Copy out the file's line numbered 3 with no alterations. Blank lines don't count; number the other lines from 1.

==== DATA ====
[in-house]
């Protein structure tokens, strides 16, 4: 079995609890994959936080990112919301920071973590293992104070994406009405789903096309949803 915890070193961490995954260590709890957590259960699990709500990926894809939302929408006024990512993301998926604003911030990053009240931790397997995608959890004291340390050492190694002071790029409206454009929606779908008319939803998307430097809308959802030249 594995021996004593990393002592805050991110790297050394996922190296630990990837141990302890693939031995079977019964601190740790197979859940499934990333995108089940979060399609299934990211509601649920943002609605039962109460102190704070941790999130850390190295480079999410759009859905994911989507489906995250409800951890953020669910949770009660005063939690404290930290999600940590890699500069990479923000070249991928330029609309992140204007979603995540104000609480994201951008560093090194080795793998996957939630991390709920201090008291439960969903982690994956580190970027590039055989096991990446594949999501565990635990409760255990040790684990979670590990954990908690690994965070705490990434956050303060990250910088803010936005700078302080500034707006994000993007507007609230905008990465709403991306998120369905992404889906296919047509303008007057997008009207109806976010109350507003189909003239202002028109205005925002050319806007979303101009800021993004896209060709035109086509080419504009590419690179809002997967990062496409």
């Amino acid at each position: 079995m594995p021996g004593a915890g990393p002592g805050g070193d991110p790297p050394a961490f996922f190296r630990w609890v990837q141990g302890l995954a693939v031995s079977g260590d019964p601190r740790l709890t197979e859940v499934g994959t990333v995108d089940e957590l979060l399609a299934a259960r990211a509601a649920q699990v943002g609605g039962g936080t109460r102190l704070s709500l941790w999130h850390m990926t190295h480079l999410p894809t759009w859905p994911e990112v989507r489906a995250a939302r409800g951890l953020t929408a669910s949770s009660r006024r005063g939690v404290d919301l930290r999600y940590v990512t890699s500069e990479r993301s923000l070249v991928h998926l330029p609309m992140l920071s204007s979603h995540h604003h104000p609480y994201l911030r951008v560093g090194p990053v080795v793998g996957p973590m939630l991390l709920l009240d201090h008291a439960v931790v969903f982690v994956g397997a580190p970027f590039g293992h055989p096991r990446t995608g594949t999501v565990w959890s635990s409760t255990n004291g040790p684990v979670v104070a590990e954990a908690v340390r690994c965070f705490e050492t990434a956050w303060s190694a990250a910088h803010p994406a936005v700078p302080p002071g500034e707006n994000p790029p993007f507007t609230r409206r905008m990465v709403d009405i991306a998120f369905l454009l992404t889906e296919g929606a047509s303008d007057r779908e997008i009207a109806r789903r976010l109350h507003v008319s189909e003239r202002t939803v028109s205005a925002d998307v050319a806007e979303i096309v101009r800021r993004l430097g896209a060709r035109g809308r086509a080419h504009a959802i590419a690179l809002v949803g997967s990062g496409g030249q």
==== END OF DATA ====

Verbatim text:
């Amino acid at each position: 079995m594995p021996g004593a915890g990393p002592g805050g070193d991110p790297p050394a961490f996922f190296r630990w609890v990837q141990g302890l995954a693939v031995s079977g260590d019964p601190r740790l709890t197979e859940v499934g994959t990333v995108d089940e957590l979060l399609a299934a259960r990211a509601a649920q699990v943002g609605g039962g936080t109460r102190l704070s709500l941790w999130h850390m990926t190295h480079l999410p894809t759009w859905p994911e990112v989507r489906a995250a939302r409800g951890l953020t929408a669910s949770s009660r006024r005063g939690v404290d919301l930290r999600y940590v990512t890699s500069e990479r993301s923000l070249v991928h998926l330029p609309m992140l920071s204007s979603h995540h604003h104000p609480y994201l911030r951008v560093g090194p990053v080795v793998g996957p973590m939630l991390l709920l009240d201090h008291a439960v931790v969903f982690v994956g397997a580190p970027f590039g293992h055989p096991r990446t995608g594949t999501v565990w959890s635990s409760t255990n004291g040790p684990v979670v104070a590990e954990a908690v340390r690994c965070f705490e050492t990434a956050w303060s190694a990250a910088h803010p994406a936005v700078p302080p002071g500034e707006n994000p790029p993007f507007t609230r409206r905008m990465v709403d009405i991306a998120f369905l454009l992404t889906e296919g929606a047509s303008d007057r779908e997008i009207a109806r789903r976010l109350h507003v008319s189909e003239r202002t939803v028109s205005a925002d998307v050319a806007e979303i096309v101009r800021r993004l430097g896209a060709r035109g809308r086509a080419h504009a959802i590419a690179l809002v949803g997967s990062g496409g030249q």